Pujols avoids injury, defends Bonds
Pujols was in the St. Louis lineup after a nasty slip and fall and felt good enough to discuss the widespread belief that Bonds' pursuit of Babe Ruth's hallowed 714-homer total is tainted by alleged steroid use. Bonds is one shy of tying Ruth for second on the career list. Pujols also addressed whispers that have followed him since he broke into the major leagues in 2001 that he fudged on his age.
Last year's NL MVP said people have been "too hard" on Bonds. He and the Cardinals play the Giants for the first time next week in San Francisco.
"I know he's probably made some mistakes in the past, but come on, give the guy a break," Pujols said. "Respect the numbers in the career he has put up."
Pujols feels like he's under suspicion, too, because people don't believe he's really 26.
"You know how many times I hear -- and I'm sick and tired of people saying it -- that I'm not 26?" Pujols said. "I know how old I am and I know that I don't use any of those bad things people are talking about that I use."
Pujols said in the current climate, players seem to be guilty until proven innocent.
"People talk. That's their job, to write something stupid without finding out," he said. "Like Barry, people are talking about him and they haven't found anything out about the guy. They're talking about making the guy a bad guy. Prove the point first and then you can write anything about it. But before, leave the guy alone."
Pujols added that Major League Baseball could test him for illegal drugs "every day if they want."
"I don't need any type of things like that to help me out with my game," said. "I don't need to do anything more than what I've done in the past or doing right now.
"I'm happy with my career so far and what I've done in my career, and I don't need anything extra."
Pujols, who leads the majors with 19 homers and 48 RBIss, also fouled a ball off his left shin on Tuesday and was a lot more sore than usual. But he was determined to keep playing.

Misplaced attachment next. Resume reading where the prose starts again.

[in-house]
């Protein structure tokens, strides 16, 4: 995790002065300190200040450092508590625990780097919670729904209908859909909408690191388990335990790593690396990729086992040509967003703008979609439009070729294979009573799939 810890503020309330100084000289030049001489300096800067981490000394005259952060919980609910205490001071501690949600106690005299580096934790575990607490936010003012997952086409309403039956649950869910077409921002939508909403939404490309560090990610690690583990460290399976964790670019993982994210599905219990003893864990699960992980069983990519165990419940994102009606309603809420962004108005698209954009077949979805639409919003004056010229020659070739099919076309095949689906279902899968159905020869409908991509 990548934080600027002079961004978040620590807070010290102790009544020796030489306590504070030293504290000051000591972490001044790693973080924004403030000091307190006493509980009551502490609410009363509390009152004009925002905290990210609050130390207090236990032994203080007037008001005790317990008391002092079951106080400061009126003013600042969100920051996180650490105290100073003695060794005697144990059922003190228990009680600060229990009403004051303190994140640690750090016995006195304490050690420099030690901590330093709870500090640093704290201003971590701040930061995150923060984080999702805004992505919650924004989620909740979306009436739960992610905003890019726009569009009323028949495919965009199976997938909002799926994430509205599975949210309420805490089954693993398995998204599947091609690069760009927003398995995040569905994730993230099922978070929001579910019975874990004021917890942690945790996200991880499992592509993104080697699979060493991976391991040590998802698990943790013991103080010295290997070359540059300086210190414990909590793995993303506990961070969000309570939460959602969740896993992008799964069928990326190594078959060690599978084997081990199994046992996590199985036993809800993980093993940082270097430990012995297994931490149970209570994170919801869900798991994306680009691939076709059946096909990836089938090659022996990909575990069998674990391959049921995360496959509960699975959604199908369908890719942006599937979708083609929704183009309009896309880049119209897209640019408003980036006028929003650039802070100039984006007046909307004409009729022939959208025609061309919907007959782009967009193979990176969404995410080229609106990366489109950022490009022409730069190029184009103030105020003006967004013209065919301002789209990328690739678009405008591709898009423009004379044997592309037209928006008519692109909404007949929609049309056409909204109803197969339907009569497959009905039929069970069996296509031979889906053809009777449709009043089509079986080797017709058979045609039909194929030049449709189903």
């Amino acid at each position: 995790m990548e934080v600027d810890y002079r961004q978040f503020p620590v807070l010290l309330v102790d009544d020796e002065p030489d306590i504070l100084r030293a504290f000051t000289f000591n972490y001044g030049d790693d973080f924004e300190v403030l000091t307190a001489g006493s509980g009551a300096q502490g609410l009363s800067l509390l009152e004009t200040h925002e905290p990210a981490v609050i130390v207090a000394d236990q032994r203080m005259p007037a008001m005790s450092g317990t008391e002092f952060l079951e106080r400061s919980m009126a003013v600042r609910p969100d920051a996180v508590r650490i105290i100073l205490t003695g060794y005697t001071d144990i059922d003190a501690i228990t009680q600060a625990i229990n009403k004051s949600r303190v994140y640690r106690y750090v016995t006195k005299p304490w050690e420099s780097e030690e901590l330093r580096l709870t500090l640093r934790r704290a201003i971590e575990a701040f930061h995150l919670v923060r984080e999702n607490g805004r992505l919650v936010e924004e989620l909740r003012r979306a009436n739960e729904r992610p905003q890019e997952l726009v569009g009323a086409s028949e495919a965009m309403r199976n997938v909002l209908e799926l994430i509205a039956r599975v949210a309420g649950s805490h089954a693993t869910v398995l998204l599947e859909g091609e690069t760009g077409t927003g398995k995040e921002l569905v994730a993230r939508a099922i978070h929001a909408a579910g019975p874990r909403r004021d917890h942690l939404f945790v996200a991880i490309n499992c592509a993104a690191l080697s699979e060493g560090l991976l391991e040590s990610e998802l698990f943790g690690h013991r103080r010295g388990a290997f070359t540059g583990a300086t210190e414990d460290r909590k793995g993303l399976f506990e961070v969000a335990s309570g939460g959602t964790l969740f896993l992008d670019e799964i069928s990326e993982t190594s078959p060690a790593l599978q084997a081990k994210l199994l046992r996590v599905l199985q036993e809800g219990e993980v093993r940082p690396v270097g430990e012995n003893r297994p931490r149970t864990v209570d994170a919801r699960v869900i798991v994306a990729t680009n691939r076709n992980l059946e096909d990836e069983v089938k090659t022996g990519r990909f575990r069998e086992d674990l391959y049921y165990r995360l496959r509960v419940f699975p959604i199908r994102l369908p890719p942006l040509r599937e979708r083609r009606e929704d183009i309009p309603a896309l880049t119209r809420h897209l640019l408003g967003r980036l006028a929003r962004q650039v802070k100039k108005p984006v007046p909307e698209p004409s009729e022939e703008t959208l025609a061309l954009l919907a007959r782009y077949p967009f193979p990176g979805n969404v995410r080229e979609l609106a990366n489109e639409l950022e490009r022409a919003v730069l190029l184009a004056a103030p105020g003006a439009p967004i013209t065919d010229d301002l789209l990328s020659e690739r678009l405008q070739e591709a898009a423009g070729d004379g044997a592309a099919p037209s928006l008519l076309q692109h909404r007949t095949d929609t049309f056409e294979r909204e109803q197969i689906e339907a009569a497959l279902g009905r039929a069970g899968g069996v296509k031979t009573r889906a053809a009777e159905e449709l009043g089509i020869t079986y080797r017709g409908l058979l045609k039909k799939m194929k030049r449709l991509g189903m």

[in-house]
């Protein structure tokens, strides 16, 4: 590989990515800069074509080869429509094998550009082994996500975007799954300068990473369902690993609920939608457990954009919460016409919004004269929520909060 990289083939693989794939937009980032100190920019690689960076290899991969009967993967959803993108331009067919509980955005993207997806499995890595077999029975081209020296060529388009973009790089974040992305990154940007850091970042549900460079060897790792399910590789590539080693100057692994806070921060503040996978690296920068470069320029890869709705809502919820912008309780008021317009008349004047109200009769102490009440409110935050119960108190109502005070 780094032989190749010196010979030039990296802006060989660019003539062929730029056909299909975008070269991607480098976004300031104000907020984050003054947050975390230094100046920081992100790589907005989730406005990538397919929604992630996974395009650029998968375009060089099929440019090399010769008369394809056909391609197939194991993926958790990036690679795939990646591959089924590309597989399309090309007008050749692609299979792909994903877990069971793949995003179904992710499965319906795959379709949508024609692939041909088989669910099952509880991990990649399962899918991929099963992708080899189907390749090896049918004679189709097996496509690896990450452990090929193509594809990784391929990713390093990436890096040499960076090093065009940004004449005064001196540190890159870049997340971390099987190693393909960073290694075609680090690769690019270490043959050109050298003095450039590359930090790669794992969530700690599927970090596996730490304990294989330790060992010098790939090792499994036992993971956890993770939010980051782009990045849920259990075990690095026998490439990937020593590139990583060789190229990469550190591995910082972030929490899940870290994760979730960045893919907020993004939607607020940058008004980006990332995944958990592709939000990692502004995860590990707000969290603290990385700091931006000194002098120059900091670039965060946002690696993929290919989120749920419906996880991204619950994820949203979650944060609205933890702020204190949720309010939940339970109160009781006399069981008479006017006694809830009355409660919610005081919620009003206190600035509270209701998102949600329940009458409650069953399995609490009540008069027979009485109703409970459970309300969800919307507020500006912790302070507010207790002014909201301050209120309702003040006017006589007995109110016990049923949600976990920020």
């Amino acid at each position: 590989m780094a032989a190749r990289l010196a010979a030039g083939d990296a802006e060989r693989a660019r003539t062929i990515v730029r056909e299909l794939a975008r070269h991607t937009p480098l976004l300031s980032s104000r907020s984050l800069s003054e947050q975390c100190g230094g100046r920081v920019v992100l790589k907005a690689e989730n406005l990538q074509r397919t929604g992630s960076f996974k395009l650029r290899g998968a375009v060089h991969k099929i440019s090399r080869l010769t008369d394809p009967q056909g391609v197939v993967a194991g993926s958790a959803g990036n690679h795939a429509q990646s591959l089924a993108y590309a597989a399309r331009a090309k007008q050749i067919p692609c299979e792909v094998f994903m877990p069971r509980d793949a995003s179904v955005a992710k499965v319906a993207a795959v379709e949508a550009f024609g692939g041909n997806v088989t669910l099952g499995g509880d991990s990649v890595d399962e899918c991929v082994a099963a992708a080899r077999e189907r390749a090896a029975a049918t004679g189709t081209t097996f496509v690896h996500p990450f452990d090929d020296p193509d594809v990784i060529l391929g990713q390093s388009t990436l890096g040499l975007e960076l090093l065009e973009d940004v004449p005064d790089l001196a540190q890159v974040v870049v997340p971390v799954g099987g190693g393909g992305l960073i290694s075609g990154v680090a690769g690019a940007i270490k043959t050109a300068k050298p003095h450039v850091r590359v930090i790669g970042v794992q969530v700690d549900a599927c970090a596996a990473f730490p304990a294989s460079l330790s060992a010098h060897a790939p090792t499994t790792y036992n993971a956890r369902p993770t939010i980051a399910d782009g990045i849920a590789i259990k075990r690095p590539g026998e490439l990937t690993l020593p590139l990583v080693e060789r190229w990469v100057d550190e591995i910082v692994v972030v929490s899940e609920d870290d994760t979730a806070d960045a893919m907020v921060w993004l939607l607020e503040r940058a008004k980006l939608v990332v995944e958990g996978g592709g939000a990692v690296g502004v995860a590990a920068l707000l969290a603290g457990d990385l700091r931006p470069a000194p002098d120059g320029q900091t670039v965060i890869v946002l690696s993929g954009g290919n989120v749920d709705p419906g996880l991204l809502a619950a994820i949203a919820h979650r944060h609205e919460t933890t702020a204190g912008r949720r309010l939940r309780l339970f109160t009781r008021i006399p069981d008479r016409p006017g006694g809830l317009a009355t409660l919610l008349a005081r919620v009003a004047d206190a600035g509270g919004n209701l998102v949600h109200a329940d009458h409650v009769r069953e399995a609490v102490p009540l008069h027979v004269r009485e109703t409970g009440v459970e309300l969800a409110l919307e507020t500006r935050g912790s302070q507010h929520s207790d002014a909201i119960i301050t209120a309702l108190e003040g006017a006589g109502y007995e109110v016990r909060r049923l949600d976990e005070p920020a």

"I'm a little banged up," Pujols said. "But when I'm out there performing I'm going to do my best and I'm going to forget about any pain that I'm going through."
Not long after a rain delay of 101 minutes Tuesday night, Pujols slipped on the plastic on-deck logo that had become dangerously slick while chasing Jose Reyes' foul pop near the Cardinals' dugout in the eighth inning.
Pujols said the thought crossed his mind that the logo was going to come into play just before he slipped. He landed hard on his back and was down for several minutes before deciding to stay in the game.
"Right before I called for the ball I knew I was going to step on it, I think, and I knew I was going to have problems with it," Pujols said. "Hey, it happens. I'm glad it only had to happen one time before they took it out."
Pujols said his upper back took the brunt of the impact, and he also felt his neck pop, but somehow he avoided banging his head, too.
"It could have been worse," he said. "I could have broken my neck, I could have broken my back. The good Lord was watching me."
Pujols had back issues before the slip. He missed his only game of the season earlier this month due to a lower back strain.
"This doesn't help," trainer Barry Weinberg said. "Someone with a good back would be sore today. So, I'm not surprised that he's sore."
Manager Tony La Russa, who's been testy recently when he feels Pujols gets too much attention, seemed to believe reporters were interested in Pujols' condition because of his star status.
"It doesn't concern me any more because it's Albert," La Russa said. "So maybe we should pull the whole team off the field after rain delays and forfeit?"
Just like he wanted to be in the lineup on Wednesday, Pujols said he did not want to leave the game on Tuesday.
"The last thing I want to do is my spot comes up with the game on the line and me being out of the lineup when I know I could have stayed there and hit," Pujols said. "If I can't play, I'm going to come out.
"But if I'm able to do some damage I'm going to stay in there, and I felt I was fine."
Copyright 2006 by The Associated Press
This story is from ESPN.com's automated news wire. Wire index